Phi Gamma Delta Fraternity House

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Phi Gamma Delta Fraternity House

The Phi Gamma Delta Fraternity House in Minneapolis, Minnesota is the University of Minnesota chapter house of Phi Gamma Delta. The house, located just across University Avenue from the East Bank Campus, is listed on the National Register of Historic Places for its distinctive architecture, as well as its role in the development of fraternity housing in Minnesota.

The house is a unique example of the Vienna Secession movement, making it unusual during a time when other fraternity houses were being designed with Classical Revival and other period revival architectural styles. The architect, Carl Stravs, used Vienna Secession features such as the overhanging roof slab with a rounded edge, pentagonal window openings on the ground floor, and decorations integrated with the main concrete structure. The living room on the first floor has a stone fireplace on the west wall, which Stravs called, "the center of all the social life in the fraternity house". The fireplace is built in rusticated limestone said to be salvaged from the University's Old Main building, which was destroyed by a fire in 1904. The wall has niches housing the busts of Greek philosophers, which were also reportedly salvaged from Old Main.

Stravs used reinforced concrete to provide fireproof construction. He also did this in accordance with his design principle for the building, which was, "to provide the most economical, simple and substantial rooming for the use of the junior members of the fraternity, with the least amount of space wasted." Thus, the heavy concrete piers and columns in the 35 feet (11 m) by 30 feet (9.1 m) living room are designed simply, without much ornamentation. The second and third floors each contained five bedrooms, with shared bathroom facilities.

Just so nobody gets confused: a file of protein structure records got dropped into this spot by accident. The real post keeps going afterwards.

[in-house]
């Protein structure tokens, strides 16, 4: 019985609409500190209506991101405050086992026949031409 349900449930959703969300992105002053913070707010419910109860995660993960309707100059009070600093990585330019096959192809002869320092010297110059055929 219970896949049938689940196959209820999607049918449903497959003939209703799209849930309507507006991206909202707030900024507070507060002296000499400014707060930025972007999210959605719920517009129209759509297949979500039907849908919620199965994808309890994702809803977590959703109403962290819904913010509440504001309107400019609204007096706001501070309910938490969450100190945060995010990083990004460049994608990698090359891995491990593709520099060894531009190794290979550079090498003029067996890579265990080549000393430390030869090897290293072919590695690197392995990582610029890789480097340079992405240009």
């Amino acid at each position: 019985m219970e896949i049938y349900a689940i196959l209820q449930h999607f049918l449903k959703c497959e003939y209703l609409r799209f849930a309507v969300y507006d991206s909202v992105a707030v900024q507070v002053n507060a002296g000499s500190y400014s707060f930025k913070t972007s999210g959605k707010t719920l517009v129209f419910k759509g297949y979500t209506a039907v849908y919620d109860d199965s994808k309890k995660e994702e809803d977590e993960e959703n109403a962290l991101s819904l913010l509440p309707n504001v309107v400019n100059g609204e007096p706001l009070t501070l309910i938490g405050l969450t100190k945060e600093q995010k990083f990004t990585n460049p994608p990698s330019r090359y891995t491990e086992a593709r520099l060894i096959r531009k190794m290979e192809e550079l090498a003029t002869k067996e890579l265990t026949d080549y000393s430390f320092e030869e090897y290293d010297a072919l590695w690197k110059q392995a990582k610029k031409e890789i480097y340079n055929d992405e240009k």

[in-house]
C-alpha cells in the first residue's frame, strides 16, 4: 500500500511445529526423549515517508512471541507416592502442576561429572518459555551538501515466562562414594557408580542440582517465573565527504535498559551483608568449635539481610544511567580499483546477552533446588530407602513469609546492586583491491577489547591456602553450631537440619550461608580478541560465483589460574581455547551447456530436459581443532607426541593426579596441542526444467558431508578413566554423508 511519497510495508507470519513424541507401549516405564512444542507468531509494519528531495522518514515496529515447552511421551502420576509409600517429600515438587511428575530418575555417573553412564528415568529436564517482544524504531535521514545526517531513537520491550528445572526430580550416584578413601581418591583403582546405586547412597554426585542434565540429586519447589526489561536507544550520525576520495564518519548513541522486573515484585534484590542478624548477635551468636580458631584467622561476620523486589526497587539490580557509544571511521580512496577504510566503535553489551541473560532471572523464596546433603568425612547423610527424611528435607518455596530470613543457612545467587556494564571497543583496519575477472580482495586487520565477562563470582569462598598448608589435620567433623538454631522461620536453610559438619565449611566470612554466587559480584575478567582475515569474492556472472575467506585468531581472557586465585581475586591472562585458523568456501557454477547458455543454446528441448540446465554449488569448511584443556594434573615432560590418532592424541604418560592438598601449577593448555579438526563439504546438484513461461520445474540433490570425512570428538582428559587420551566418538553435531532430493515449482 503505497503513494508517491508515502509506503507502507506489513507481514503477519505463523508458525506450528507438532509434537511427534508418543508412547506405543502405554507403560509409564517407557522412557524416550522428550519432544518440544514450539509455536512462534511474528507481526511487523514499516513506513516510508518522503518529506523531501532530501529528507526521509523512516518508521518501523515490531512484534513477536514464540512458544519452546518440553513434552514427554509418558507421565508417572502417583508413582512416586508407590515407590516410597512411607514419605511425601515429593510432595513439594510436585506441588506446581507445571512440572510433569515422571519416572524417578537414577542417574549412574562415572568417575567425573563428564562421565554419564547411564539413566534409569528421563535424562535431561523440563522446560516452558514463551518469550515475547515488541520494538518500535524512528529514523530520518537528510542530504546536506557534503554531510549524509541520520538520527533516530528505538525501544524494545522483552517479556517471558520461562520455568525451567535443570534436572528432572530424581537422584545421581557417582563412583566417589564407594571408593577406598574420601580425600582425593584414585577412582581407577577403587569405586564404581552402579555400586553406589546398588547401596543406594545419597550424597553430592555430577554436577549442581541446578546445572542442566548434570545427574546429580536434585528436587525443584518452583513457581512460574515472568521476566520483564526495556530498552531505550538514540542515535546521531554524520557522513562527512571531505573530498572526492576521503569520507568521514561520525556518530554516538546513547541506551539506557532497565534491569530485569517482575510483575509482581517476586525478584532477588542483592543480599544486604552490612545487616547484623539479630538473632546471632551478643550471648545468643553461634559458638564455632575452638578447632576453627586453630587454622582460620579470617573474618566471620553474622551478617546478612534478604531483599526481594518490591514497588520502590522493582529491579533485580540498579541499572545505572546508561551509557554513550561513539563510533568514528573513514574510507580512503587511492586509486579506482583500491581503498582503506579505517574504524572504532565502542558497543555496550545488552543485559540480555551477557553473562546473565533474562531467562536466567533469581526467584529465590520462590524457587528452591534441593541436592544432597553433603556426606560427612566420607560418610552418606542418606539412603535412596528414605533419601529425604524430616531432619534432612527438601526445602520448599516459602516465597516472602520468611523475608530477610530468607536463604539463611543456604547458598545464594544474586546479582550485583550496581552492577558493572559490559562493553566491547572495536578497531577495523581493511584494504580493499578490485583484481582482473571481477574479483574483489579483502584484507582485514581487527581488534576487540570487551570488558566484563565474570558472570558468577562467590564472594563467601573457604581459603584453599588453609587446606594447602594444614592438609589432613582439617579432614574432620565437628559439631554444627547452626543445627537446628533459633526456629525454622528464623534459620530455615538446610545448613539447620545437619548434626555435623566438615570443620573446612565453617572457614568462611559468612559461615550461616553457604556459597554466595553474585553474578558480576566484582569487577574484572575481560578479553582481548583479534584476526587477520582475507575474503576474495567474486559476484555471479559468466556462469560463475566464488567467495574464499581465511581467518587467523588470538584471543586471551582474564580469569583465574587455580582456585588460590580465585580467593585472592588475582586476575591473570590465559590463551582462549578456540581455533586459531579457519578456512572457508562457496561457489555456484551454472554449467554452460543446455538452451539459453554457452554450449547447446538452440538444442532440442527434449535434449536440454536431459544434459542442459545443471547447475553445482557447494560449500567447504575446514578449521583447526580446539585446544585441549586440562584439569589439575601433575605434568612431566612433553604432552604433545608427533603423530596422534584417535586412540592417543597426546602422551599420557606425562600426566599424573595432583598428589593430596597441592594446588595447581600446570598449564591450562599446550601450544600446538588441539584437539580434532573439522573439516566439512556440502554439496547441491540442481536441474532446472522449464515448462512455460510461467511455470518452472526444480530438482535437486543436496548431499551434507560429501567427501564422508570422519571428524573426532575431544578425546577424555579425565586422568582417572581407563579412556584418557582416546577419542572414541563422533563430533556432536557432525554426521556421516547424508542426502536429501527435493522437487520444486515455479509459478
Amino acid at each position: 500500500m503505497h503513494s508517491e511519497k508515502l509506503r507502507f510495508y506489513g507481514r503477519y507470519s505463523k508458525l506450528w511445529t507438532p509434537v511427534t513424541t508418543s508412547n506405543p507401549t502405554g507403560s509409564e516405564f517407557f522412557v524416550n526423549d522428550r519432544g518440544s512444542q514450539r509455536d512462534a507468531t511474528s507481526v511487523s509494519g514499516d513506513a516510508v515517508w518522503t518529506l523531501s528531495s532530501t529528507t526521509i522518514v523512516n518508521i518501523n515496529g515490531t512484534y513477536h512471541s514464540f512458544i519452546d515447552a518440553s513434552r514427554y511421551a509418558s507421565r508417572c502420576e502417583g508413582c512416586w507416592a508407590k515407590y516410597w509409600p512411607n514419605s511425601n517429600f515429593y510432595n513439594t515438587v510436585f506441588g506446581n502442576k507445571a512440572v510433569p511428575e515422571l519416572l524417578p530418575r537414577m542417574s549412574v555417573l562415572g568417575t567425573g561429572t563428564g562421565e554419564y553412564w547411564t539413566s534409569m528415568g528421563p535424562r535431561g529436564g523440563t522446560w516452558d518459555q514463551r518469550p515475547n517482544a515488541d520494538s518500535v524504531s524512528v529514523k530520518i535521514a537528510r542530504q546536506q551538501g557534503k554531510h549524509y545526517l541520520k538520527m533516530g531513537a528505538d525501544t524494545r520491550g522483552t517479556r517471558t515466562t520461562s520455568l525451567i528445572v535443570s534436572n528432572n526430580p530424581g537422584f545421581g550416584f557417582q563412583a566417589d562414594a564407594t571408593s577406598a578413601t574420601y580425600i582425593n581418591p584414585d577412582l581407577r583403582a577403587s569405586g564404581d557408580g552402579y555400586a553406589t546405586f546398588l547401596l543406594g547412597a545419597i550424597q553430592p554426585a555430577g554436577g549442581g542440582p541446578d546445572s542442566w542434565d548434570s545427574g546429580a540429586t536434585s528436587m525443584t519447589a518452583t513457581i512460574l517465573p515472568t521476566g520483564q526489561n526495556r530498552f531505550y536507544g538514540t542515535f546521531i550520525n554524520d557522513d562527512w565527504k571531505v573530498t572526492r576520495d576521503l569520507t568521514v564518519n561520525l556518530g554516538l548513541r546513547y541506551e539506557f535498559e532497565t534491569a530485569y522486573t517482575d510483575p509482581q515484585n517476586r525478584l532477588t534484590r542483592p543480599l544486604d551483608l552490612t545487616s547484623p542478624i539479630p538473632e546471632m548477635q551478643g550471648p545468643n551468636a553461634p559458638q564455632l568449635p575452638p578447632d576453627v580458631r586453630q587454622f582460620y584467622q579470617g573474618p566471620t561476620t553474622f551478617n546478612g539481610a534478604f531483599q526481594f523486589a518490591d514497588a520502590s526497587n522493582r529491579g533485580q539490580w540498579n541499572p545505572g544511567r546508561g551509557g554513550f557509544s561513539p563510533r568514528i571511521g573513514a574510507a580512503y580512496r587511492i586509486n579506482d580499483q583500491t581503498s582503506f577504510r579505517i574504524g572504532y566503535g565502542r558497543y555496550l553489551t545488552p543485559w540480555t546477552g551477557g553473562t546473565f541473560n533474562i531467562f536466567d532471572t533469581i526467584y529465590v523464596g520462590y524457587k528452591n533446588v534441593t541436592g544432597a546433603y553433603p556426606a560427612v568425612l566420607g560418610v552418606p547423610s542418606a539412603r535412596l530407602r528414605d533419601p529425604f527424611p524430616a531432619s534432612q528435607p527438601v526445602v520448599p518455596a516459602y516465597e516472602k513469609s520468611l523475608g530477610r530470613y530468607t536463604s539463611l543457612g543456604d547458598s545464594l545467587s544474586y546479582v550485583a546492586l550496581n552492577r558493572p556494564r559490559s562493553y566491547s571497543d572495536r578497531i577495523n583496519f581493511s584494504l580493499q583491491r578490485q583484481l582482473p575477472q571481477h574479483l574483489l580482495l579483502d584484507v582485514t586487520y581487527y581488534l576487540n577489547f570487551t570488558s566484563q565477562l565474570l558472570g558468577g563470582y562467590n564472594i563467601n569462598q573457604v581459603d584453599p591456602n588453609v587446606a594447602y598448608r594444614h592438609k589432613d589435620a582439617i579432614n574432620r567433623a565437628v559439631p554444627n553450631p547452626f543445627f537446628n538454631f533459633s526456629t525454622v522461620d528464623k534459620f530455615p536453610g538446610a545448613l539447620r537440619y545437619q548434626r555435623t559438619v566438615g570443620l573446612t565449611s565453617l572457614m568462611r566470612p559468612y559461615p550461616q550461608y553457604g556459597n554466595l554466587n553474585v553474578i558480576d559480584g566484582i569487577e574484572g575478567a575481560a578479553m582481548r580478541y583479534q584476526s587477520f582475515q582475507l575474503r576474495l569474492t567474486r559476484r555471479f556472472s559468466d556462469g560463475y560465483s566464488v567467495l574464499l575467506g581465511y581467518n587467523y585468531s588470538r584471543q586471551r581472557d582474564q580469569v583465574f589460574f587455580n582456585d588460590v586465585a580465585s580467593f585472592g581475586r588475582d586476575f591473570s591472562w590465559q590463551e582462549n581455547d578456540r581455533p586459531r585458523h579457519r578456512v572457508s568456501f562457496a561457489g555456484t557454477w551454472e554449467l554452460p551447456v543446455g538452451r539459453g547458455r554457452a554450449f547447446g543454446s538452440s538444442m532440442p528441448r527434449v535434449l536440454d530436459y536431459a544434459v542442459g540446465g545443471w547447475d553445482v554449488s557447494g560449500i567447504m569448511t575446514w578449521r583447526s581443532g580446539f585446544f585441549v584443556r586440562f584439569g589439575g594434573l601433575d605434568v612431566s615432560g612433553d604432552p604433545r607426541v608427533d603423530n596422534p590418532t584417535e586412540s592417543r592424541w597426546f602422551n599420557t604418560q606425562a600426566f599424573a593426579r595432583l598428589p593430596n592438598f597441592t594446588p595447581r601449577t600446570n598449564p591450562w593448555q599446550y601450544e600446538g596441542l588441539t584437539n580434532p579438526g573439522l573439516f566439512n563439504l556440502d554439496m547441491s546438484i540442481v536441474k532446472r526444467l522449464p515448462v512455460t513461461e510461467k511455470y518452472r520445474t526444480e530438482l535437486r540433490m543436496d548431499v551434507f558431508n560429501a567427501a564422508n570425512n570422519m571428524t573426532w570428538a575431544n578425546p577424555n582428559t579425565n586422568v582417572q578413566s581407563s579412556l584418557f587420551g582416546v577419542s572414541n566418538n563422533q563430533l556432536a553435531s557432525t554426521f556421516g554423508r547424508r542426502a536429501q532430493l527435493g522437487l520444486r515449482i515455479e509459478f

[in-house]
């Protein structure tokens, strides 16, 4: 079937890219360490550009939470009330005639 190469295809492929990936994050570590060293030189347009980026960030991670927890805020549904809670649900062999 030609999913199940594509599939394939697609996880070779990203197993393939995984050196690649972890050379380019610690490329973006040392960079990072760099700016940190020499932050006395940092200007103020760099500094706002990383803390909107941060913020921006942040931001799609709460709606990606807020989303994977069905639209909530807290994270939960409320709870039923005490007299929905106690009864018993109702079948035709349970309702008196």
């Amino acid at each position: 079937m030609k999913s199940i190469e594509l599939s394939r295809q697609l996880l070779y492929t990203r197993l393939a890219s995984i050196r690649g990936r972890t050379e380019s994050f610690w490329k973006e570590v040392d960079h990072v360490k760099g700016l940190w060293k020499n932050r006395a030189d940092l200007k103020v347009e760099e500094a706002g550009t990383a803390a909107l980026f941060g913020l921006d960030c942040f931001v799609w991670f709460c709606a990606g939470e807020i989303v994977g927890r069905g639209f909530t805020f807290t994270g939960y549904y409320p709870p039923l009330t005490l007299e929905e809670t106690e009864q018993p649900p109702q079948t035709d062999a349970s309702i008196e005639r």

The Phi Gamma Delta chapter house, like many other fraternities adjacent to the U of M campus, is part of a "fraternity row" along University Avenue, and was part of a first wave of fraternity house construction between 1900 and 1917. Most of these houses featured prominent entries, with a porch or terrace, and had large living rooms and chapter meeting rooms on the first floor. Individual students usually had rooms on the second and third floors of these houses. The Phi Gamma Delta chapter house, besides being listed on the National Register, is part of the Minneapolis Heritage Preservation Commission's University of Minnesota Greek Letter Chapter House Historic District.